Exercise 4- Body Weight Squats: Raise the arms in front at shoulder height. Squeeze the butt cheeks and core abdomen by pulling the belly button towards the spine. Exhale, slowly shifting the weight into your heels, bend the knees to lower into a squat. Keep the belly pulled in and back straight with the shoulders down. Slowly come back up to the top, pause and repeat 10 times. Disclaimer: if you experience knee pain with this, only squat to a depth that feels good and hold onto a bench or ledge for assistance.
Exercise 5- Plank: This braces the lower back and abdomen before bending over for long periods of time. There are four progressions: push-up plank on knees, forearm plank on knees, push up plank on toes, and forearm plank on toes. Start where you feel comfortable. Squeeze the butt cheeks and suck the belly button into the spine so the navel is taken inwards. Your head should be over your hands or elbows, with elbows at ninety degrees for forearm planks and the spine in a straight line. Try for 30-60 seconds.
Exercise 6- Total Body Blood Flow: This will get you warmed up and moving in a more dynamic fashion, stimulating blood flow in the lower half of the body. Lightly bounce on your toes staying extremely relaxed in your upper body and shoulders. Keep your legs straight and only flex your ankles. Try for 30-60 seconds.
Exercise 7- Farmer’s Walk Core Shoulder Activation: Grab a bucket of zucchini or a bundle of hay in each hand. Standing tall, pull your shoulders back and squeeze your abdomen by pulling your belly button in towards your spine. Start with 20 steps, staying relaxed throughout the upper body. Try to limit swaying back and forth and keep the shoulders down. This will stimulate the core and hip stabilizers to engage and develop grip strength.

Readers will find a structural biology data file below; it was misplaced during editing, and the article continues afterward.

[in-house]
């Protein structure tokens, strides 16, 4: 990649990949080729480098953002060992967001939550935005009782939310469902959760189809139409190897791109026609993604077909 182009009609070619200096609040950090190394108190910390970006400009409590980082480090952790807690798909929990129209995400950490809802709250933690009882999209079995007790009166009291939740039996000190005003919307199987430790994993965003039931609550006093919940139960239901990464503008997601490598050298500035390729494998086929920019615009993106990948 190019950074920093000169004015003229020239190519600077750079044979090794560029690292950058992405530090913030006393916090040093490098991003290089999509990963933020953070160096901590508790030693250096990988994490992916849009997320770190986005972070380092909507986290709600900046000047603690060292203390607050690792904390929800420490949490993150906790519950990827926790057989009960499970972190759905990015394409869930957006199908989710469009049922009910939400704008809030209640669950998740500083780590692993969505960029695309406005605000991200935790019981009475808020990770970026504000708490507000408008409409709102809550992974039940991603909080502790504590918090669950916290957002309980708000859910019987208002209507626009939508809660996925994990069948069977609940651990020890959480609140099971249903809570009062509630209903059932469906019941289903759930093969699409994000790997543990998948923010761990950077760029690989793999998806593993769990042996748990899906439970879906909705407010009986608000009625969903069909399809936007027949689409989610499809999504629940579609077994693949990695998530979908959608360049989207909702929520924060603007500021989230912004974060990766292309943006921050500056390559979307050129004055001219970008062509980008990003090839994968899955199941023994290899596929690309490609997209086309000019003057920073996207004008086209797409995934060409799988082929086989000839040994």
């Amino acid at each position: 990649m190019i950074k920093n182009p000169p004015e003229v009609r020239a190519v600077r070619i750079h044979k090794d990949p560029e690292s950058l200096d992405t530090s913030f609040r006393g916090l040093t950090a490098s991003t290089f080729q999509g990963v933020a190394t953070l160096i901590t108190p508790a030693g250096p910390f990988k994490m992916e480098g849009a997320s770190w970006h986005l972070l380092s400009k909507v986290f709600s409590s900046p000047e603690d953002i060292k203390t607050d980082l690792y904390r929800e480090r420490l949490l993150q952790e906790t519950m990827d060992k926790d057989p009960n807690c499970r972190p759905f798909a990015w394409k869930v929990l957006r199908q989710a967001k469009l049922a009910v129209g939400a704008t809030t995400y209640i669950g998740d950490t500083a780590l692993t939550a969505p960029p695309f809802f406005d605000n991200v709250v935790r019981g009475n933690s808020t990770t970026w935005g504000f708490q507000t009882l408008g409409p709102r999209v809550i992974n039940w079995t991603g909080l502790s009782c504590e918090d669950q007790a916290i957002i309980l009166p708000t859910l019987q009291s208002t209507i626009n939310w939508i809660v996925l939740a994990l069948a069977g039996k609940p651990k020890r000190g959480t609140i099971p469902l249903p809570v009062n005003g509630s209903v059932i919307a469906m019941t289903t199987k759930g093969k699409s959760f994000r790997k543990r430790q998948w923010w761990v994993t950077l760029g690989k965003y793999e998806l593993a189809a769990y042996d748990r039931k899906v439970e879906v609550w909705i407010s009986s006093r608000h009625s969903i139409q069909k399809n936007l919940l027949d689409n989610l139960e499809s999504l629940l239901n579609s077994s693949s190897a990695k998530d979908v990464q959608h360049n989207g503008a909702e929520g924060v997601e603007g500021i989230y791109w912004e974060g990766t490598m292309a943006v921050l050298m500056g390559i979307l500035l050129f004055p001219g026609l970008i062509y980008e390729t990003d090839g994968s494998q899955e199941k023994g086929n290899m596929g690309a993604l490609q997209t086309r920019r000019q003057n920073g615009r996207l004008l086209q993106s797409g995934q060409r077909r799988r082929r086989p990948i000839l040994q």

Sometimes it’s hard enough to cook dinner, take care of family members, and even clean up during the busy part of the season. However, as farmers our bodies are our most valuable tools and we should always make time to take care of ourselves. These functional training exercises can help get you started, even if beginning with just 10 minutes a day. Sustainable agriculture is about satisfying human, animal, and environmental needs in an integrated way that will last over time. Let’s integrate strong, healthy farmers into this high standard.
Jesse Lapiana is a Strength and Conditioning Coach at Infiniti Performance on Long Island, NY. He previously worked with the Boston Red Sox organization as a strength coach. He holds a degree in Exercise Science from Florida Gulf Coast University and is a Certified Strength and Conditioning Specialist (CSCS). He farms organically in Huntington, NY.
Cristina Cosentinois the Director of Farm Operations at Sylvester Manor Educational Farm, an educational non-profit farm on Long Island raising diversified vegetables and livestock for the community of Shelter Island, New York.